Corresponding author address: Shinjiro Kanae, Institute of Industrial Science, The University of Tokyo, 4-6-1 Komaba, Meguro-ku, Tokyo 153-8505, Japan.

Email: kanae@iis.u-Tokyo.ac.jp

Abstract

It is now widely recognized that tropical deforestation can change the regional climate significantly. The increasing population and the spreading deforestation in the Indochina Peninsula, especially in Thailand, make it urgent to assess the effects of deforestation on the regional climate. Most of the previous numerical experiments generally have shown that decreases in precipitation occur as a result of deforestation. However, in most cases, these hydrometeorological changes have not been detected in observations. In this study, the nonparametric Mann–Kendall rank test and linear regression analysis were applied to analyze precipitation data obtained over a period of more than 40 yr, for each month, at each meteorological station in Thailand. Significant decreases in precipitation over Thailand were detected only in the time series of monthly precipitation in September. Amounts of precipitation recorded at many meteorological stations in September have decreased by approximately 100 mm month−1 (approximately 30% relative change) over the past three or four decades. Numerical experiments with a regional climate model based on the Regional Atmospheric Modeling System with a simple land surface scheme were carried out for the Indochina Peninsula. In these experiments, the type of vegetation in the northeastern part of Thailand was specified as either short vegetation (the current vegetation type) or forest (the former vegetation type). The experiments were carried out using the initial and boundary meteorological conditions of August and September in 1992–94. The initial and boundary conditions were interpolated from the data of the National Centers for Environmental Prediction–National Center for Atmospheric Research reanalysis. In these numerical experiments, a decrease in precipitation over the deforested area was obtained for September, but not for August. The magnitude of the mean decrease in precipitation over the whole deforested area in these experiments was 26 mm month−1 (7% relative change), and the local maximum decrease was 88 mm month−1 (29% relative change). Precipitation in the wet season over the Indochina Peninsula basically occurs under the influence of the Southeast Asian summer monsoon system. The strong summer monsoon westerlies bring abundant moisture to the Indochina Peninsula as a source of precipitation. The monsoon westerlies are the predominant external force influencing the regional climate. However, the strong westerlies over the Indochina Peninsula disappear in September, although that is typically the month of maximum precipitation. Accordingly, it is inferred that the effect of local deforestation appears significantly only in September because of the absence of this strong external force.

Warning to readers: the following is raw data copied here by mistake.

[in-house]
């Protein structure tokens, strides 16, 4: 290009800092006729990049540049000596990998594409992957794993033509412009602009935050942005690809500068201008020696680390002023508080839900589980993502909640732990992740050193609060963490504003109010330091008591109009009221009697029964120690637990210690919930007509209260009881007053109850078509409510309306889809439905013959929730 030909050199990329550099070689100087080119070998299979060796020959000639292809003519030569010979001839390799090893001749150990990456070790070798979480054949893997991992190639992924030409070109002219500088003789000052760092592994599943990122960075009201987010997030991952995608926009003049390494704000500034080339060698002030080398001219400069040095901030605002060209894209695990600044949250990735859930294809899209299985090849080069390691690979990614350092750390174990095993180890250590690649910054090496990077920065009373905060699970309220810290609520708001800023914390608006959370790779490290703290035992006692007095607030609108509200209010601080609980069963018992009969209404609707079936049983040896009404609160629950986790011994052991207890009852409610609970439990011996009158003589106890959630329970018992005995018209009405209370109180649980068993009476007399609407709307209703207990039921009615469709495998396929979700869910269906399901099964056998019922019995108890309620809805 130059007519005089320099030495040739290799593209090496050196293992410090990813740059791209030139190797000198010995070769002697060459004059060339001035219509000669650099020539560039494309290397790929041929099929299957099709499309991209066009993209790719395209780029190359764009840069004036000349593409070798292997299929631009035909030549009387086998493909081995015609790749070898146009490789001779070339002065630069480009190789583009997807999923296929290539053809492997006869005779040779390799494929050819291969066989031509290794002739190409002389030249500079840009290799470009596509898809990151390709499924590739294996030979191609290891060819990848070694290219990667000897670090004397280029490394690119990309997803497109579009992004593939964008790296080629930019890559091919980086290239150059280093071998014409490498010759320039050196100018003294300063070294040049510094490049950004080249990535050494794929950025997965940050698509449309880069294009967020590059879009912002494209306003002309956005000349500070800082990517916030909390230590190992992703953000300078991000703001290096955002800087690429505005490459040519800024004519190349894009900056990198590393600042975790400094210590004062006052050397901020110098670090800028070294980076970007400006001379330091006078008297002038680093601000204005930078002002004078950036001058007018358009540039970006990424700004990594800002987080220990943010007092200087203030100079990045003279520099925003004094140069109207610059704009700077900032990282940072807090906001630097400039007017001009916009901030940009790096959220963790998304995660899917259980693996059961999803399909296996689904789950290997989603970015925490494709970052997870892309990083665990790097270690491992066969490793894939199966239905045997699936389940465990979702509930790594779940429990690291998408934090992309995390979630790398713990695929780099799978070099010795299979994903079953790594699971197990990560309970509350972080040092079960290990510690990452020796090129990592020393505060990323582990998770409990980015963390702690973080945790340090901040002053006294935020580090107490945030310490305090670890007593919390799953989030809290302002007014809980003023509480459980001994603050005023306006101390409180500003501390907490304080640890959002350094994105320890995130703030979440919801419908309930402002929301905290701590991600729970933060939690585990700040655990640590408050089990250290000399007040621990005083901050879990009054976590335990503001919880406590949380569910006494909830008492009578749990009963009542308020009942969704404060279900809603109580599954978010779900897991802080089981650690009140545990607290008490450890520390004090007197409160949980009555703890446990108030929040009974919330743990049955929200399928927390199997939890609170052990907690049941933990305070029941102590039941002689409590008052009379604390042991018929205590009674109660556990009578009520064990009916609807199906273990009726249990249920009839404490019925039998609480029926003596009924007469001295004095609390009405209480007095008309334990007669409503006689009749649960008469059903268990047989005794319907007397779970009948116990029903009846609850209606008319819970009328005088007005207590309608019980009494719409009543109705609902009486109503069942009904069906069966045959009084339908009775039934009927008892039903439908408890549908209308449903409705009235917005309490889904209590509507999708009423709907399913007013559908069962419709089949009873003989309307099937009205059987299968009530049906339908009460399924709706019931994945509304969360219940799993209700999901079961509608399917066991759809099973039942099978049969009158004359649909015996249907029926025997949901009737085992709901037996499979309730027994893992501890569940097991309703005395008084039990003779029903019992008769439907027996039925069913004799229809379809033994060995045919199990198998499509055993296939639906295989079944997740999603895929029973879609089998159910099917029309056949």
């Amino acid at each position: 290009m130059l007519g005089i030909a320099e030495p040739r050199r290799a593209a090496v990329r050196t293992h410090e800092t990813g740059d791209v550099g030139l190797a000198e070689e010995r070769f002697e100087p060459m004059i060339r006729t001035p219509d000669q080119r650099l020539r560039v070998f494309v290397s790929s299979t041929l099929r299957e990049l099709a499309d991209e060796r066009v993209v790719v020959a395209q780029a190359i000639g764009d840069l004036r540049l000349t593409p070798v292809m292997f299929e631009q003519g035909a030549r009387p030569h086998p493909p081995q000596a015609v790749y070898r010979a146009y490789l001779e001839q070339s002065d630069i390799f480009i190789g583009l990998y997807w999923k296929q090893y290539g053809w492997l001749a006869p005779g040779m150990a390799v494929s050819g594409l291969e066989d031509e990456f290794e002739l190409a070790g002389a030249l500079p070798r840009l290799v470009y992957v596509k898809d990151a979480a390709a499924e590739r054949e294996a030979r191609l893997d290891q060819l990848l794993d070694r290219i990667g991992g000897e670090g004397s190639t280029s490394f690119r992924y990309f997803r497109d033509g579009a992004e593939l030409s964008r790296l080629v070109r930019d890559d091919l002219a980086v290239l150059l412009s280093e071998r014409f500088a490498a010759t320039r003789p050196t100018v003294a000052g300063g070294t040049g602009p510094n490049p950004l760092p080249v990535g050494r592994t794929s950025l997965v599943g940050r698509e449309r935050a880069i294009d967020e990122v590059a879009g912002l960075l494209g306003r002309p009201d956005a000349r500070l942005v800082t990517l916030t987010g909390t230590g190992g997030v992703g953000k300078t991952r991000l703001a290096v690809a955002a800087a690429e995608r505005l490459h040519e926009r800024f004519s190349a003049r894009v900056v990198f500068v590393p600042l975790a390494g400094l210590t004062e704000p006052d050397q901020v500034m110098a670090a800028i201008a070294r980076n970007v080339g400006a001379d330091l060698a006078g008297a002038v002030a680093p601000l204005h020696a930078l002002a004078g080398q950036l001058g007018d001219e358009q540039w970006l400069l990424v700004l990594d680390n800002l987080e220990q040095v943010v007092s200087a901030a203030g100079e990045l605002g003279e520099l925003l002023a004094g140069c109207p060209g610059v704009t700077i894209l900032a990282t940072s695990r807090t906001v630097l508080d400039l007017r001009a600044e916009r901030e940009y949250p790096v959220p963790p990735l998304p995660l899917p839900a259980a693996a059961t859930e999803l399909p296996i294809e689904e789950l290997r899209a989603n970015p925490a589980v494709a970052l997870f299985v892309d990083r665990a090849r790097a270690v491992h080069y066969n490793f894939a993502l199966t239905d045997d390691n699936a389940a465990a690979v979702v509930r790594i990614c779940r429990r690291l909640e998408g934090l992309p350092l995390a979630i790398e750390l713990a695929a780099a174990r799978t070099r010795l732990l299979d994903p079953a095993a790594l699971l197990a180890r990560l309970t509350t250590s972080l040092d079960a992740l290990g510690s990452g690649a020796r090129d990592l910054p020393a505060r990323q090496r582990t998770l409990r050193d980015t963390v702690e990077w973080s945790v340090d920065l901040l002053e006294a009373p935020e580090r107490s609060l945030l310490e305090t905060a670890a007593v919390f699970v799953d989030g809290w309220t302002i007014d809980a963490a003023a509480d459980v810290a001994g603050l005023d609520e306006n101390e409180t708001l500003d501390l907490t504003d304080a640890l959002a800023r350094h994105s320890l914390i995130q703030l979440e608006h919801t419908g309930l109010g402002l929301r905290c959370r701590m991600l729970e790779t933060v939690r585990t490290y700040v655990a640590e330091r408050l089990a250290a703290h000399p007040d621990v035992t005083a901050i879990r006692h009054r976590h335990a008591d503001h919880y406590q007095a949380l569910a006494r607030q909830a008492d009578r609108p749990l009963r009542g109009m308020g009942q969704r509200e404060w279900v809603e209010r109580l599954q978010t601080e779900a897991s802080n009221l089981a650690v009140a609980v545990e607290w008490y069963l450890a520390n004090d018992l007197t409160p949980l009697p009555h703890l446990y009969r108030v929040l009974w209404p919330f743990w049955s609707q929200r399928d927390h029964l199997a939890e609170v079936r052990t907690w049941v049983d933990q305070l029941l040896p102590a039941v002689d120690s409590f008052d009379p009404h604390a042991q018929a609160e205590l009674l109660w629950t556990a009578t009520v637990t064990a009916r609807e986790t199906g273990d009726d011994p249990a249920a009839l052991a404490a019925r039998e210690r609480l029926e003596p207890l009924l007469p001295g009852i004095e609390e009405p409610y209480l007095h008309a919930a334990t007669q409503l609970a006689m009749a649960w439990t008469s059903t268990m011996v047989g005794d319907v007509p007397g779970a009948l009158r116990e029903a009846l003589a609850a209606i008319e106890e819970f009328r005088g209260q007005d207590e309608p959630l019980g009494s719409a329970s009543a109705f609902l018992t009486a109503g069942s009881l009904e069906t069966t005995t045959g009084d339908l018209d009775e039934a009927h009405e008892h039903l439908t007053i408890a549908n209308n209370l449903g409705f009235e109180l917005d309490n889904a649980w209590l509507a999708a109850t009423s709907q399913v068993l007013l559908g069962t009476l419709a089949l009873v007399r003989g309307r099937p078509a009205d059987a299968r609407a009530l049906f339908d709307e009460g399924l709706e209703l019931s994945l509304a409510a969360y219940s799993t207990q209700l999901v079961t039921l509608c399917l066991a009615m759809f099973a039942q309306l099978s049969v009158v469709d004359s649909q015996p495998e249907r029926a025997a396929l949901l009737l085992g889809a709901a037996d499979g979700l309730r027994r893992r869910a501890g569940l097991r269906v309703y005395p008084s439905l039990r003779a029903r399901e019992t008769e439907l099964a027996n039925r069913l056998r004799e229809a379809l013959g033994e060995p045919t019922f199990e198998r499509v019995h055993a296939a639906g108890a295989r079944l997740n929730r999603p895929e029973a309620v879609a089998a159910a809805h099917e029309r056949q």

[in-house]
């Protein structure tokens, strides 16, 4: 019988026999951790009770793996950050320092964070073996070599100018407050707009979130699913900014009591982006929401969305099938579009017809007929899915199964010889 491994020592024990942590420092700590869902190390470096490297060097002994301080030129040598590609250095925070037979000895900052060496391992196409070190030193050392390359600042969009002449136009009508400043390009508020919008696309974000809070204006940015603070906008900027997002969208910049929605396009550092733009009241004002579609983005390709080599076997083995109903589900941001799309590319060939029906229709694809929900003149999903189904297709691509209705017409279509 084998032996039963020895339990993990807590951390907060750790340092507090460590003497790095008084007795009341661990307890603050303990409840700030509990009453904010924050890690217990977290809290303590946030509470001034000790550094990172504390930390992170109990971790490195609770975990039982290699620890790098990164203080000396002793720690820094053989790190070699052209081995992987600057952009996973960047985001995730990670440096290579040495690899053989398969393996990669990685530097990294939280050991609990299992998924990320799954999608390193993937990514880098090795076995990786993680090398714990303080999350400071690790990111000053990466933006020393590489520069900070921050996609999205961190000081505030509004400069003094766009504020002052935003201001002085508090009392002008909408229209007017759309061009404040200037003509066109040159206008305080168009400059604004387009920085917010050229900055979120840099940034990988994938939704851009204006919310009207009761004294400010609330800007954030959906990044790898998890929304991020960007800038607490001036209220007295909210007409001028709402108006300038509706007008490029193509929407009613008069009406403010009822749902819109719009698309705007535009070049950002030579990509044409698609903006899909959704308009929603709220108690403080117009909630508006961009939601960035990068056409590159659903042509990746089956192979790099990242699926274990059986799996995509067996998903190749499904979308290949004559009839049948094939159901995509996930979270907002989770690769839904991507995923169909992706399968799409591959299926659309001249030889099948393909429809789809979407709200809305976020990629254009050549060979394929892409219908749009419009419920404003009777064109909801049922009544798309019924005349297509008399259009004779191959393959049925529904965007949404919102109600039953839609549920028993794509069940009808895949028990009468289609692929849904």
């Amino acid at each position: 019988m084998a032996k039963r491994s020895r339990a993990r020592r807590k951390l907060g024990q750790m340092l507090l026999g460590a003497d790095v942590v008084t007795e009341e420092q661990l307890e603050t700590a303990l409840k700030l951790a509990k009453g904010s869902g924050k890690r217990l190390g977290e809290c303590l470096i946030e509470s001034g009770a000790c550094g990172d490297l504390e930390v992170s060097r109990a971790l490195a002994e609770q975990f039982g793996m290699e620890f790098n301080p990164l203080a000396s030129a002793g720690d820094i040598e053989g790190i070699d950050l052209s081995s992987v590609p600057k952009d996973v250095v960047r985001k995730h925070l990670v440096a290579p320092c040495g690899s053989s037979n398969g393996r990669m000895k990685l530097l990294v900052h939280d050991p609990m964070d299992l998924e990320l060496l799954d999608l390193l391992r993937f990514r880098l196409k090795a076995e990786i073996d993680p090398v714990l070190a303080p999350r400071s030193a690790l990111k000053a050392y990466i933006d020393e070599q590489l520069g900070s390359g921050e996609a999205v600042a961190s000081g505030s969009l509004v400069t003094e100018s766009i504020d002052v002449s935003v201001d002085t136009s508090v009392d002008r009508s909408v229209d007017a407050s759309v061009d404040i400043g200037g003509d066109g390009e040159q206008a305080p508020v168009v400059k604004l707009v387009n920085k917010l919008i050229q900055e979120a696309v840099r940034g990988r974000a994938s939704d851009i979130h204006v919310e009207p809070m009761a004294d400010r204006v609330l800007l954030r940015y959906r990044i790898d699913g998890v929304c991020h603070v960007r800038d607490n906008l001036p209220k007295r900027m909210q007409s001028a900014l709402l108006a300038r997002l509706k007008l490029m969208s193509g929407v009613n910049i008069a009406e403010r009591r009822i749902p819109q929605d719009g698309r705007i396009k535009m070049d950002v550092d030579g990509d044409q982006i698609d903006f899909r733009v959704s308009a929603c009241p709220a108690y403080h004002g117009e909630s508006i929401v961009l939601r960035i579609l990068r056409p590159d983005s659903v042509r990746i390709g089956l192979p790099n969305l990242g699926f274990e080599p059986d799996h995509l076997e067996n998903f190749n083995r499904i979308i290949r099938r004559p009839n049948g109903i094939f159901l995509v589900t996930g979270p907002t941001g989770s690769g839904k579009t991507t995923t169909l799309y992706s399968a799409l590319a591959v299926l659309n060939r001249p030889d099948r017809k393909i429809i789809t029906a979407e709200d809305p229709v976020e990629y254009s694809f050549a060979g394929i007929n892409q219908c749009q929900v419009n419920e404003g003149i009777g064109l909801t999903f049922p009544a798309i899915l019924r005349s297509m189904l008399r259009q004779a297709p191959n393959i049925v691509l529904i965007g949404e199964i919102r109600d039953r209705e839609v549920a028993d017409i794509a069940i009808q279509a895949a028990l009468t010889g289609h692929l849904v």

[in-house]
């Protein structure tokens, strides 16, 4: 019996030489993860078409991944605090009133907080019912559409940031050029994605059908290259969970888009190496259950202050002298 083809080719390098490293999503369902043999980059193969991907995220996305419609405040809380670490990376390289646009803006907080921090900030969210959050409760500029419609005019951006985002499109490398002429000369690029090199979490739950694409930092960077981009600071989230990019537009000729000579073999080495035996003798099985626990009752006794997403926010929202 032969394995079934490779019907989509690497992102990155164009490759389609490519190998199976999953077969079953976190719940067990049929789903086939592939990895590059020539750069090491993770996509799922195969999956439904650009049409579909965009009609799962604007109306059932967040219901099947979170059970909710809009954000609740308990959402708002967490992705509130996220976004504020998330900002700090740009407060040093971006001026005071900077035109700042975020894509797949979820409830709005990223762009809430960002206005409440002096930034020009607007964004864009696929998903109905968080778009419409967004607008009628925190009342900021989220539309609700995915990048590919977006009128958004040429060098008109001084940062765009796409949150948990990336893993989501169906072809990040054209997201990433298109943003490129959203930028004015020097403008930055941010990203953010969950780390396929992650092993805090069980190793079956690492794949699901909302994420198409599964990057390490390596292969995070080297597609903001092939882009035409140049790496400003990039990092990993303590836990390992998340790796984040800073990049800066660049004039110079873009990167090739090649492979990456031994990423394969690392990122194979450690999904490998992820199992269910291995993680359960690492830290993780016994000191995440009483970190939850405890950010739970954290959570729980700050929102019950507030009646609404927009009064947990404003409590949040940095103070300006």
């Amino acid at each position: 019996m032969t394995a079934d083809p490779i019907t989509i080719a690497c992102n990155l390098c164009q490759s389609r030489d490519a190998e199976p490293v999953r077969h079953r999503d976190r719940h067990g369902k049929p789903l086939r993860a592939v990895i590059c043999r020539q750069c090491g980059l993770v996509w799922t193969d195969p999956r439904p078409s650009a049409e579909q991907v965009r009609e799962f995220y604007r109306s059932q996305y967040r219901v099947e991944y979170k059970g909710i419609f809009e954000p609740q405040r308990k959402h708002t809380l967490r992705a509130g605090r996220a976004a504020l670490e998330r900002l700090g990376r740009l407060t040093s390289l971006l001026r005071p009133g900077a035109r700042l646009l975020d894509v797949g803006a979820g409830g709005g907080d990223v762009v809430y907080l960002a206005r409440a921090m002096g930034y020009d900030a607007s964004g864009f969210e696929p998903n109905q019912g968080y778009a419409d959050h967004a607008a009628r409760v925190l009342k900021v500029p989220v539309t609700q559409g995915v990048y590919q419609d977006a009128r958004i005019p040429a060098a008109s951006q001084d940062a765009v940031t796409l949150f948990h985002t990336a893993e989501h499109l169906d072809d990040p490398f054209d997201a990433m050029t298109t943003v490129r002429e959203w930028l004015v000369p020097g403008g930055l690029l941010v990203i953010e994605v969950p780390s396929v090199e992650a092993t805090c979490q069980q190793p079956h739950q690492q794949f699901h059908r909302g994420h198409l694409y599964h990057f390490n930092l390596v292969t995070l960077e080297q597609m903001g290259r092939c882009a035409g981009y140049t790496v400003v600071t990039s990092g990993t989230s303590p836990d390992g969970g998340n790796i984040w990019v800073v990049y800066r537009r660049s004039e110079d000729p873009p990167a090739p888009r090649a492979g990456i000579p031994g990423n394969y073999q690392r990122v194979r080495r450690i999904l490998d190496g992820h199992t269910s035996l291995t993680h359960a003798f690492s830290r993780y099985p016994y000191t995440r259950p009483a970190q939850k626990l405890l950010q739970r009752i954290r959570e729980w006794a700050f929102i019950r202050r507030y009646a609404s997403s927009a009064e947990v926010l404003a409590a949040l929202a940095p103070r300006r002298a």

Corresponding author address: Shinjiro Kanae, Institute of Industrial Science, The University of Tokyo, 4-6-1 Komaba, Meguro-ku, Tokyo 153-8505, Japan.

Email: kanae@iis.u-Tokyo.ac.jp